The Sea-Wise Man

Emily Dickinson, at Home in Her ‘Full-Color Life’: A Tribute

In the spring of 2013, I visited Dickinson in her New Jersey home to record her in-home show to benefit the Woodhull Settlement House in Camden. The next day, she sent me a note saying she enjoyed the visit, but that “I have been in poor health, as you know, since my visit from June 12 to July 14. I have been reading the poets I most love.” But that wasn’t true. She had been working too hard to let me see it.

When I visited that spring, she was feeling particularly weak. So weak that she didn’t get out of bed to greet me. Her husband would make an excuse and whisk her off to the kitchen.

“I feel as if I’ve had two strokes,” she wrote.

What had happened?

After visiting the settlement house, she and I became close friends. She called me when her health got worse, telling me about the poetry she was reading and how she was having trouble sleeping.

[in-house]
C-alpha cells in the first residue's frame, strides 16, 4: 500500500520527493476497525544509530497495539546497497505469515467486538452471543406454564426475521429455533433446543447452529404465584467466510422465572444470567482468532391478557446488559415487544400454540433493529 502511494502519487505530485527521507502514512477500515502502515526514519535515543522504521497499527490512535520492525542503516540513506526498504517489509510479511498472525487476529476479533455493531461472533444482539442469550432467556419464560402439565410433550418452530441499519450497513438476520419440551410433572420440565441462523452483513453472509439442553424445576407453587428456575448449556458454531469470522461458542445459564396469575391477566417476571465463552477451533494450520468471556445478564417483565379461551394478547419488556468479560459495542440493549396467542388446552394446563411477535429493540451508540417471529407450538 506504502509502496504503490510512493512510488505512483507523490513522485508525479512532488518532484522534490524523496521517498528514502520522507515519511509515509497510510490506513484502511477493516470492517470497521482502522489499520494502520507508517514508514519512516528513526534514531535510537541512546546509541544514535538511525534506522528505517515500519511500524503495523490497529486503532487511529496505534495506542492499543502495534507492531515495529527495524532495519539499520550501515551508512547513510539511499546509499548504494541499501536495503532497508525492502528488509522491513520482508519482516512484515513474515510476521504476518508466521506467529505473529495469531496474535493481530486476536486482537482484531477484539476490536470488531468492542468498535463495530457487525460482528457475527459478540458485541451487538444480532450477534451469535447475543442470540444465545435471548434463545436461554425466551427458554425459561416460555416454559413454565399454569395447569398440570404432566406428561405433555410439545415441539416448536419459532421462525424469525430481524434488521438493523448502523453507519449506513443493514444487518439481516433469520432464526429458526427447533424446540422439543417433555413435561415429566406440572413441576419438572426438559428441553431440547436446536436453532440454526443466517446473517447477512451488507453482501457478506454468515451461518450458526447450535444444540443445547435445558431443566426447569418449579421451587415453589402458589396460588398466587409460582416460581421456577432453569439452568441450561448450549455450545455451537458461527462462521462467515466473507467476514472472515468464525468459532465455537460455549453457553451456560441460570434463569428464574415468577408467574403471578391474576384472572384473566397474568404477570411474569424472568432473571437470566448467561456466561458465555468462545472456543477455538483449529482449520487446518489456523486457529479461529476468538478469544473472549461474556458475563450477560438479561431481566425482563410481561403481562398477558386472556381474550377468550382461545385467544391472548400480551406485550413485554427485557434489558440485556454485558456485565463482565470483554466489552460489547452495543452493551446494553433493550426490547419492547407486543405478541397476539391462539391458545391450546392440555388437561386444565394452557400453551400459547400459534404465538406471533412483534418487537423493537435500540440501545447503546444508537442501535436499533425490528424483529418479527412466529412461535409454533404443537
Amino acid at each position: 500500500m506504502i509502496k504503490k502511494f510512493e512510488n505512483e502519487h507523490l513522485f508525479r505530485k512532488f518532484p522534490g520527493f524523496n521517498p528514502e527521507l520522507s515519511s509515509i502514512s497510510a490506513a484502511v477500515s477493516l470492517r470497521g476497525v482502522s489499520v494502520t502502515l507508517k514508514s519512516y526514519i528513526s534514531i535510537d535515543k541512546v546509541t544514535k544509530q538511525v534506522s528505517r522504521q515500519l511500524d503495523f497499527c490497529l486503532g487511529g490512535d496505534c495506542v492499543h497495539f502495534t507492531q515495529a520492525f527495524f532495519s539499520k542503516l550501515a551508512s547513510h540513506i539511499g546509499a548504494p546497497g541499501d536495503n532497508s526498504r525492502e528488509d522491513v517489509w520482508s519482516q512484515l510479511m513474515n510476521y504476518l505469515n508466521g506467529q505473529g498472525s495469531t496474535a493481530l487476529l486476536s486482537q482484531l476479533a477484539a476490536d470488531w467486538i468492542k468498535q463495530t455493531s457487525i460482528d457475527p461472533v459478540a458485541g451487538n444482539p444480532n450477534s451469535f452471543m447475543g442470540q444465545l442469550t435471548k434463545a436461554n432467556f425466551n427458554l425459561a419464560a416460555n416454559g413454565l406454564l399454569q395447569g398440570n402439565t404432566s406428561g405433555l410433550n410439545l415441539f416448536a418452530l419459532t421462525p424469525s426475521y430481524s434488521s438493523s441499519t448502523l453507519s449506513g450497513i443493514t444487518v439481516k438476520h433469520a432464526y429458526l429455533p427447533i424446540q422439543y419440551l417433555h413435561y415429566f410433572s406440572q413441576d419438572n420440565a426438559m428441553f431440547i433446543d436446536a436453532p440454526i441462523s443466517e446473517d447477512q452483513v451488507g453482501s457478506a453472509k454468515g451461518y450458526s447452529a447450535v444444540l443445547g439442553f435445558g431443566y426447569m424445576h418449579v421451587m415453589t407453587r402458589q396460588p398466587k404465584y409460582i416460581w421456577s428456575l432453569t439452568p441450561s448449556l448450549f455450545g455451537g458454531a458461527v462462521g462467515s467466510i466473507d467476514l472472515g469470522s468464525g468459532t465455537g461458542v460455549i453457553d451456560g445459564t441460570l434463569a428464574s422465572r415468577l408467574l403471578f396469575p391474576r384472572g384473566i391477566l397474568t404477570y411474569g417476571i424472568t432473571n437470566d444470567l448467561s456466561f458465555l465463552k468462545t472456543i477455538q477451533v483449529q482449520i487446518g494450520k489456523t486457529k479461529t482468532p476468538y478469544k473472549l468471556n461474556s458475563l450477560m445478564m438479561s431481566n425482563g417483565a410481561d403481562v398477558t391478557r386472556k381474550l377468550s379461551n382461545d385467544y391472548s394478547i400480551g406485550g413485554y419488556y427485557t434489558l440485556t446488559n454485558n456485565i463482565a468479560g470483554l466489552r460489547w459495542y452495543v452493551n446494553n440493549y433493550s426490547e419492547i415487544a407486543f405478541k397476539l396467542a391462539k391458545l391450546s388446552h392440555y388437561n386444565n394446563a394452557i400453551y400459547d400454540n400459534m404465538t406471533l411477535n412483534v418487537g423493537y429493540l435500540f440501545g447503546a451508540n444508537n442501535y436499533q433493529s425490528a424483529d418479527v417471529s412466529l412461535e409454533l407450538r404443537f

Her poem, “The Old Man and the Sea” was the last thing she wrote to me.

“He is not dead,” she wrote in her poem. “But he will go no more out to sea.”

She was dying, but she still wanted to write.

“The sea is old and wise, like the Old Man of the Sea.”

And so, I asked Dickinson what she wanted me to hear in her poem.

She answered with “The Sea-Wise Man,” which she had written in 1871, but didn’t send it to me. And she hadn’t wanted me to think that her life continued without me. That would be a mistake.

Dickinson’s words struck me. We often think our lives have ended when we are gone, but they start afresh inside ourselves as we prepare to continue.

“You see me now,” she wrote in her poem. “As

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